Of course not everyone shared this sentiment. Will and Dave were charged with vandalism and sentenced to nine months’ periodic detention and ordered to pay $151,000 to help clean the Opera House. I first met Will while helping raise these funds. I curated an anti-war fundraiser exhibition at Mori Gallery and donated $5000 (raised by the sale of a huge number of Sydney artist’s works) to their campaign. I was surprised to get a dinner invitation as a thank you. The pair had raised $80,000 towards their fine and I assumed my contribution was relatively puny. During the dinner Will explained that the funds we contributed were one of the largest lump sum donations they had received, the rest being raised through the sale of $20 No War Snow Domes. He gave me a dome and we shook the snow and laughed at the trouble the action had got him into.

Since then the dome has travelled with me, a reminder of those moments before the second war in Iraq began. My last change of residence has taken me – appropriately enough for this article – to the Sydney suburb of Fairfield, also called “Little Baghdad” for its large Iraqi refugee population. As we know now, the war in Iraq has continued in escalating cycles of violence, displacing waves of people with its horror. Refugees have ended up in exile around the world, including large numbers in Australia. I recently made a video, 1001 Nights in Fairfield with the Choir of Love, a choir of refugees from Iraq as part of a residency with Powerhouse Youth Theatre in partnership with STARTTS (Service for the Treatment and Rehabilitation of Torture and Trauma Survivors). The project explored the trauma of fleeing war and seeking refugee status in Australia.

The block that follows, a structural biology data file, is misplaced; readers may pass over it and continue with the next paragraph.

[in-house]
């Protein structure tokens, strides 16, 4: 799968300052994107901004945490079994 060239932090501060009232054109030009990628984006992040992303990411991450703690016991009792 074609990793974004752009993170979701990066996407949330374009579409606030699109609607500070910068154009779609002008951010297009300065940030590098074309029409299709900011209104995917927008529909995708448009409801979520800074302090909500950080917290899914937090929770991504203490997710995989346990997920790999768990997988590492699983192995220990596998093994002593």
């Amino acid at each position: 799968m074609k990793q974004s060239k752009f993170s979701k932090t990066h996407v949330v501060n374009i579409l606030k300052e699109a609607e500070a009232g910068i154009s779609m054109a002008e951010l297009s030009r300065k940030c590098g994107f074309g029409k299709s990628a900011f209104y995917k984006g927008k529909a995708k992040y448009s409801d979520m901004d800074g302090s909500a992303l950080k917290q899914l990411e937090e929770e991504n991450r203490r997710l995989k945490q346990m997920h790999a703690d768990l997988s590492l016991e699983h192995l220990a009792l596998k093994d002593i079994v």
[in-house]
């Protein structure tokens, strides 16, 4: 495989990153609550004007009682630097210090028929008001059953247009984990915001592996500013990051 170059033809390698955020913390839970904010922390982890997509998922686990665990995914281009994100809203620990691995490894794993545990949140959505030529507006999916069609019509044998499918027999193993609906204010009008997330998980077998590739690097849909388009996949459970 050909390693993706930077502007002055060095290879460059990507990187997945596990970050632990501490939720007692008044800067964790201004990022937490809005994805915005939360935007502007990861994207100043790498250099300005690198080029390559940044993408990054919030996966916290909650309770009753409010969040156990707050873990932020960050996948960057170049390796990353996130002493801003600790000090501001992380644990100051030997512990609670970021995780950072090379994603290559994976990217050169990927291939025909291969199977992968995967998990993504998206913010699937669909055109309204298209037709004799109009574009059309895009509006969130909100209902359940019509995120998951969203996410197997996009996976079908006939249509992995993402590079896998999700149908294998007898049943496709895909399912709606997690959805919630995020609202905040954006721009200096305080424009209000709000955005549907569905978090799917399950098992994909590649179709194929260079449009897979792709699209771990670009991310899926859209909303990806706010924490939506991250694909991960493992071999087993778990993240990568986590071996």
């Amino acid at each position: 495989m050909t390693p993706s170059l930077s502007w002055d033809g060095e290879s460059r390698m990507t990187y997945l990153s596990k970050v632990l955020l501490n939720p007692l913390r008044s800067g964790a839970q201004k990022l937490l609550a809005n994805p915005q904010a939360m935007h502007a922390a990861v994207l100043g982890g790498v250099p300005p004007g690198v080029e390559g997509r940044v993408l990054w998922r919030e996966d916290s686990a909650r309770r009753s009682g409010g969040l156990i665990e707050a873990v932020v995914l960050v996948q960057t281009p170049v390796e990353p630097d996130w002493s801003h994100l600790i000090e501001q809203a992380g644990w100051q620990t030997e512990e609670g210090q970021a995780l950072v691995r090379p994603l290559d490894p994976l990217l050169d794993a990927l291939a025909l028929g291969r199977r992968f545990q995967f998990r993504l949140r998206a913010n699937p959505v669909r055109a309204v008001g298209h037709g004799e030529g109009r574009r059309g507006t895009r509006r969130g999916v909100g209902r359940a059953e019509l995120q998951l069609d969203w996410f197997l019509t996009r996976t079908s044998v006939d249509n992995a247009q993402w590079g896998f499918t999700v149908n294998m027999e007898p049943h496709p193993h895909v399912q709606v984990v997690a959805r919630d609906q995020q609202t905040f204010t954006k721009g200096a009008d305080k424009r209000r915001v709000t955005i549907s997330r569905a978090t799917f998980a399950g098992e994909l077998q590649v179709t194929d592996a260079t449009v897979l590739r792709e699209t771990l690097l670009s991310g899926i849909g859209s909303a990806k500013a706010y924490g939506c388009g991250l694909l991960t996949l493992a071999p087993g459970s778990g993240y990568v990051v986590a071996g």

1001 Nights Excerpt from Zanny Begg on Vimeo.

The Sydney snow dome is a cheeky appropriation of a common tourist trinket speaking of the irreverence and ingenuity of Australian protest culture. Funnily enough the slogan has faded from my dome and the sails of the Opera House have returned to their original condition – just as the funds raised from the dome’s sale achieved in real life. The war itself has unfortunately not faded away…

Post by Zanny Begg

Zanny Begg is a Sydney based artist whose work focuses on political activism and community. Her work uses humour, understated drawings and found cultural artifacts to explore ways in which we can live and be in the world differently.

References

Stefaan Walgrave and Dieter Rucht, ‘Introduction’ in Stefaan Walgrave and Dieter Rucht (eds.), The world says no to war: Demonstrations against the War on Iraq, University of Minnesota Press, Minneapolis, 2010, pp. xiii–xxvi

One response to “Moments Before War: the Sydney Snow Dome

  • Ha Zanny,

    Just came across this by accident. Yes, we did have a few quality control problems with the early batches of snowdomes. It was resolved by adding a coat of clear nail polish to the later models but with the early ones art did indeed imitate life. There’s one on display in Old Parliament House in Canberra.

    The incident is currently recounted in a film called We Are Many by Amir Amirani about the global protests of 2003 & has been longlisted for the Oscars.

    Great to read your story!

    David Burgess